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Next: Binding Operators
Unary ``!'' performs logical negation, i.e., ``not''. See also |
not for a lower precedence version of this.
Unary ``-'' performs arithmetic negation if the operand is numeric. If the
operand is an identifier, a string consisting of a minus sign concatenated
with the identifier is returned. Otherwise, if the string starts with a
plus or minus, a string starting with the opposite sign is returned. One
effect of these rules is that
-bareword is equivalent to
Unary ``~'' performs bitwise negation, i.e., 1's complement. (See also Integer Arithmetic.)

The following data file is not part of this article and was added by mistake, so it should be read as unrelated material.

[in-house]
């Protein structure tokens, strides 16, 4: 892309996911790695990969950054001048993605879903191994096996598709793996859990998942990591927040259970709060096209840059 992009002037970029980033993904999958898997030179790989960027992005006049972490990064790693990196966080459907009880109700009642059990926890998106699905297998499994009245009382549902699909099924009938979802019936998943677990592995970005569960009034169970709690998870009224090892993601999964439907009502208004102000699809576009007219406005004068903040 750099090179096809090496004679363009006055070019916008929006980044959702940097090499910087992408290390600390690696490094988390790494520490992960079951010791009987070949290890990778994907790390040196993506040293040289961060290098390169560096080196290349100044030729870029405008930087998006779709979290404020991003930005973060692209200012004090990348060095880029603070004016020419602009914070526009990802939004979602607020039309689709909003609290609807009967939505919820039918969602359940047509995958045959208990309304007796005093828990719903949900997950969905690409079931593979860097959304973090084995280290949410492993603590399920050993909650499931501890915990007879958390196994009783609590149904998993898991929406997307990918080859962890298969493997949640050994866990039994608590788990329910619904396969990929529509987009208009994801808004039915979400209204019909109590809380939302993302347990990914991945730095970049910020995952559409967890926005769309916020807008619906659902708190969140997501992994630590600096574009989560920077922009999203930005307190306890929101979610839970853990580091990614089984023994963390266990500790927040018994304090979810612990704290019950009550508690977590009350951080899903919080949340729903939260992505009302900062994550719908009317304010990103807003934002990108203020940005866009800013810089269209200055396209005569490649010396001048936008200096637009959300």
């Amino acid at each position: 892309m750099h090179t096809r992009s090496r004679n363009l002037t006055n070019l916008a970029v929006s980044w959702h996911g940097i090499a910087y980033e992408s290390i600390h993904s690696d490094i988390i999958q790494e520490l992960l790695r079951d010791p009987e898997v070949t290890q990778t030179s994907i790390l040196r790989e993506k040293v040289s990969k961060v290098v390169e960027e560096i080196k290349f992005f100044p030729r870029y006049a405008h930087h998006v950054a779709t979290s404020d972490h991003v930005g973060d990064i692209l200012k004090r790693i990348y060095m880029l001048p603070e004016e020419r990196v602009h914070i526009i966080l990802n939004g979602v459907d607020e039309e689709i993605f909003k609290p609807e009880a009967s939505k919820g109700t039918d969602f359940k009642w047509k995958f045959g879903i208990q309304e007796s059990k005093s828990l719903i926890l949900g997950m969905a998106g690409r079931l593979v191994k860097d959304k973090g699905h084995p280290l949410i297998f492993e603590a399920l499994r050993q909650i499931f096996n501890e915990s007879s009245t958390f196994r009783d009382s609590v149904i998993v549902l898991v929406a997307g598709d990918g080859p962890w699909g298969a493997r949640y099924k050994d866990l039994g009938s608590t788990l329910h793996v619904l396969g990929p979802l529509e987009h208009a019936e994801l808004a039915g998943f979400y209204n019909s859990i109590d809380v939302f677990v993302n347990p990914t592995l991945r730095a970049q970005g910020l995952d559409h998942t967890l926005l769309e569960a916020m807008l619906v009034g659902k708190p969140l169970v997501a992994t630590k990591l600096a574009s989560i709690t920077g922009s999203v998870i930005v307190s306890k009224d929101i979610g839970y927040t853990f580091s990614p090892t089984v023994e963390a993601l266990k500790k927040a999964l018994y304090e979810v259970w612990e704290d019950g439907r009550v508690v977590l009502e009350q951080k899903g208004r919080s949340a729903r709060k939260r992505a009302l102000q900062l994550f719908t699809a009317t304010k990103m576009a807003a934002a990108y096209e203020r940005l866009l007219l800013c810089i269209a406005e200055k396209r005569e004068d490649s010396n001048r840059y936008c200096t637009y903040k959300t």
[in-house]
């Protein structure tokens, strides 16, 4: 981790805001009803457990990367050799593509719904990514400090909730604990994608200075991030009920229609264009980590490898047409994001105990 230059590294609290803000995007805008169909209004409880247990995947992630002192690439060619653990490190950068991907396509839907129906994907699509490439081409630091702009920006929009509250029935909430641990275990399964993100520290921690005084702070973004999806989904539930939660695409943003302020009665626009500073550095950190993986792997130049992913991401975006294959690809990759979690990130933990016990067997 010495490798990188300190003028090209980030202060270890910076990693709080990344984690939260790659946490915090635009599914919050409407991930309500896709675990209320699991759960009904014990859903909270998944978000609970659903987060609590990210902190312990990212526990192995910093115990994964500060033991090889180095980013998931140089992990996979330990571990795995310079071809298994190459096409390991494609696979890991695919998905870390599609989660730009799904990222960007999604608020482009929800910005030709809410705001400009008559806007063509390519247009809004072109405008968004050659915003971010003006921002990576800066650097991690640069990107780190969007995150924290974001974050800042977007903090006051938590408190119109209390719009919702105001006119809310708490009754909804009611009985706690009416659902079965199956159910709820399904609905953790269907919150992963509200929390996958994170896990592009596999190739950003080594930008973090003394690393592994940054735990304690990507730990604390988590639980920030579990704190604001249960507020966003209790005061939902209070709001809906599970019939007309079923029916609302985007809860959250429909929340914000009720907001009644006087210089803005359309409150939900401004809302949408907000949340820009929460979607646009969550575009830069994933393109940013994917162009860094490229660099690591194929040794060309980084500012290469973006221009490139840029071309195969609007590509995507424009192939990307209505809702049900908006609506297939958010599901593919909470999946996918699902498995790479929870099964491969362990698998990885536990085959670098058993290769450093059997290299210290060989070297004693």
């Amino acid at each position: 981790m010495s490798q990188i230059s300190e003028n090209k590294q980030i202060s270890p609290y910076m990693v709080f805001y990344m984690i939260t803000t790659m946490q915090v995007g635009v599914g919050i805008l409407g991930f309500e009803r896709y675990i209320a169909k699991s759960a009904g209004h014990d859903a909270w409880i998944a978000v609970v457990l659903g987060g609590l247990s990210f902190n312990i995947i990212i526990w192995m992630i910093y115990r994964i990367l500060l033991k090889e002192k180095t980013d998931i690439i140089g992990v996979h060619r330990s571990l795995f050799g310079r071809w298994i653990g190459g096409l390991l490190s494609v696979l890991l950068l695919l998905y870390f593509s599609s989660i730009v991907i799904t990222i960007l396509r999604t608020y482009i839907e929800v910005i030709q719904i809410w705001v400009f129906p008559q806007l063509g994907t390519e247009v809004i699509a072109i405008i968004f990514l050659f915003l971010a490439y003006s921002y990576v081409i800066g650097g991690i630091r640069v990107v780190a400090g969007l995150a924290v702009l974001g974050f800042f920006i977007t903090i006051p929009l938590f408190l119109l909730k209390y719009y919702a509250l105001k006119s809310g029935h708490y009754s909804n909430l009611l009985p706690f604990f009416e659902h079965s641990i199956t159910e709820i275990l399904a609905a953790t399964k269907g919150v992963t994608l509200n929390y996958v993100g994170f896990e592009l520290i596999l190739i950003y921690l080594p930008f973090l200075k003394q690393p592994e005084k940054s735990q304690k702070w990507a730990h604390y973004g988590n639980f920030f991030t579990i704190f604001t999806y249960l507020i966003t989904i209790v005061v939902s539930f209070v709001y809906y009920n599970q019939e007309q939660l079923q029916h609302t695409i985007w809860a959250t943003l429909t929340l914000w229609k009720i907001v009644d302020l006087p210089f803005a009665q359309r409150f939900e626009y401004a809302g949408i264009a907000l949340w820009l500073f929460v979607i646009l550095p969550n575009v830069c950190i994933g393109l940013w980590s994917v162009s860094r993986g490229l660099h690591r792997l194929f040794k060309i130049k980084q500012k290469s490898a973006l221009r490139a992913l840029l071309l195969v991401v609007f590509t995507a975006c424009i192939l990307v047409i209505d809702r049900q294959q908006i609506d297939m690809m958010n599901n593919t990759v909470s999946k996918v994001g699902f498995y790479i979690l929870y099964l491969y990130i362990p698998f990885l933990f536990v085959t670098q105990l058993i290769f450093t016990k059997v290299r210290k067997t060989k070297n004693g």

Unary ``+'' has no effect whatsoever, even on strings. It is useful
syntactically for separating a function name from a parenthesized
expression that would otherwise be interpreted as the complete list of
function arguments. (See examples above under Terms and List Operators (Leftward).)
Unary ``\'' creates a reference to whatever follows it. See the perlref manpage. Do not confuse this behavior with the behavior of backslash within a
string, although both forms do convey the notion of protecting the next
thing from interpretation.
Source: Perl operators and precedence
Copyright: Larry Wall, et al.
(Corrections, notes, and links courtesy of RocketAware.com)
Up to: Integer math
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